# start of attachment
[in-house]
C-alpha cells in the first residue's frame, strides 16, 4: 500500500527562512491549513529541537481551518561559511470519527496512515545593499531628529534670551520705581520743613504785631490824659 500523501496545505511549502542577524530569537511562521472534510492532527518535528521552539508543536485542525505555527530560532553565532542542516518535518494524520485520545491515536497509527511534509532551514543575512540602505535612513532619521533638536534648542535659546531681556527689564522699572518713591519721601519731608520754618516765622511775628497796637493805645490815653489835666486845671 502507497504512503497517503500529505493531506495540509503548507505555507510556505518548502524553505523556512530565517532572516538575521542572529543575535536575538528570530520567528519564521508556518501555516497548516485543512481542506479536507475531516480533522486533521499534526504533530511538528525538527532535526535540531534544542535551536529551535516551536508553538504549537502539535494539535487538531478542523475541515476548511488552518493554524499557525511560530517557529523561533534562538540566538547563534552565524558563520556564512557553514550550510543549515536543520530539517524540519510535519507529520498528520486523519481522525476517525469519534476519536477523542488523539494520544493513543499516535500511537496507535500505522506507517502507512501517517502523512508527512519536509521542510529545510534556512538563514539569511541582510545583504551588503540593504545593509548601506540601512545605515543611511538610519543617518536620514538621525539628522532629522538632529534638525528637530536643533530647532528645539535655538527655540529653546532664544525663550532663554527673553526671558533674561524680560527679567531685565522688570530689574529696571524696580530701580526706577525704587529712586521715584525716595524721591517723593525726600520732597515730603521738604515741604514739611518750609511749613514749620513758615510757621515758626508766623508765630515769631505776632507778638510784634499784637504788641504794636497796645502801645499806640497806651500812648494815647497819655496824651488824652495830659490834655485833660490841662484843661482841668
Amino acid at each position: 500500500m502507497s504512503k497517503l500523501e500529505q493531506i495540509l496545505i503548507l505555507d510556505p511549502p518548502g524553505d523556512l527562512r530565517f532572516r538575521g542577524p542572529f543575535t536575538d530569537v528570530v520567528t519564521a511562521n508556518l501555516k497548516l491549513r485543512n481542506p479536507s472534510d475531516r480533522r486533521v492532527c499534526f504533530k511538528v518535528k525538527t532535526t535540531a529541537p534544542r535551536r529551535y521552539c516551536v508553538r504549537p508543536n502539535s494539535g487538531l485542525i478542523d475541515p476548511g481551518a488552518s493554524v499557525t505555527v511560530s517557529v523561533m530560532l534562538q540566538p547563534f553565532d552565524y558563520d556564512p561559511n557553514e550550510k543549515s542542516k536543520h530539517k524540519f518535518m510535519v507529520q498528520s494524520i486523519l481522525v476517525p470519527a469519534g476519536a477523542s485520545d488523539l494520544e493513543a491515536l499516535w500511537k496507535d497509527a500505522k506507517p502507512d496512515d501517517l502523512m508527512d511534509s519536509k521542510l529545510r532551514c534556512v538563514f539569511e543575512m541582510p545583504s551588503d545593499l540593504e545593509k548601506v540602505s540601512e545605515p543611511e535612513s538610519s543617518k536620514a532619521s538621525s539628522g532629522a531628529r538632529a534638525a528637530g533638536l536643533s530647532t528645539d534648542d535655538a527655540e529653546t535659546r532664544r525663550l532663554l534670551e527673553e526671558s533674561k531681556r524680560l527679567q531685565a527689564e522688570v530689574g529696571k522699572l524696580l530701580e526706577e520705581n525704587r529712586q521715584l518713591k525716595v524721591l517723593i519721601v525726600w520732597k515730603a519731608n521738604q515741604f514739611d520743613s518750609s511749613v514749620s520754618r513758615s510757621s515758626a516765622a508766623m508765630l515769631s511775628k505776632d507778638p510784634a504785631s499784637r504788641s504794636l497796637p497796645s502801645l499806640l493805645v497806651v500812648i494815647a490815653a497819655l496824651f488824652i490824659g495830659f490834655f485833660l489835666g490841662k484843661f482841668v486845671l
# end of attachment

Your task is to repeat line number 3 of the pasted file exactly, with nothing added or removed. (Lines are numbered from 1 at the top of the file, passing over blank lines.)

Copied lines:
Amino acid at each position: 500500500m502507497s504512503k497517503l500523501e500529505q493531506i495540509l496545505i503548507l505555507d510556505p511549502p518548502g524553505d523556512l527562512r530565517f532572516r538575521g542577524p542572529f543575535t536575538d530569537v528570530v520567528t519564521a511562521n508556518l501555516k497548516l491549513r485543512n481542506p479536507s472534510d475531516r480533522r486533521v492532527c499534526f504533530k511538528v518535528k525538527t532535526t535540531a529541537p534544542r535551536r529551535y521552539c516551536v508553538r504549537p508543536n502539535s494539535g487538531l485542525i478542523d475541515p476548511g481551518a488552518s493554524v499557525t505555527v511560530s517557529v523561533m530560532l534562538q540566538p547563534f553565532d552565524y558563520d556564512p561559511n557553514e550550510k543549515s542542516k536543520h530539517k524540519f518535518m510535519v507529520q498528520s494524520i486523519l481522525v476517525p470519527a469519534g476519536a477523542s485520545d488523539l494520544e493513543a491515536l499516535w500511537k496507535d497509527a500505522k506507517p502507512d496512515d501517517l502523512m508527512d511534509s519536509k521542510l529545510r532551514c534556512v538563514f539569511e543575512m541582510p545583504s551588503d545593499l540593504e545593509k548601506v540602505s540601512e545605515p543611511e535612513s538610519s543617518k536620514a532619521s538621525s539628522g532629522a531628529r538632529a534638525a528637530g533638536l536643533s530647532t528645539d534648542d535655538a527655540e529653546t535659546r532664544r525663550l532663554l534670551e527673553e526671558s533674561k531681556r524680560l527679567q531685565a527689564e522688570v530689574g529696571k522699572l524696580l530701580e526706577e520705581n525704587r529712586q521715584l518713591k525716595v524721591l517723593i519721601v525726600w520732597k515730603a519731608n521738604q515741604f514739611d520743613s518750609s511749613v514749620s520754618r513758615s510757621s515758626a516765622a508766623m508765630l515769631s511775628k505776632d507778638p510784634a504785631s499784637r504788641s504794636l497796637p497796645s502801645l499806640l493805645v497806651v500812648i494815647a490815653a497819655l496824651f488824652i490824659g495830659f490834655f485833660l489835666g490841662k484843661f482841668v486845671l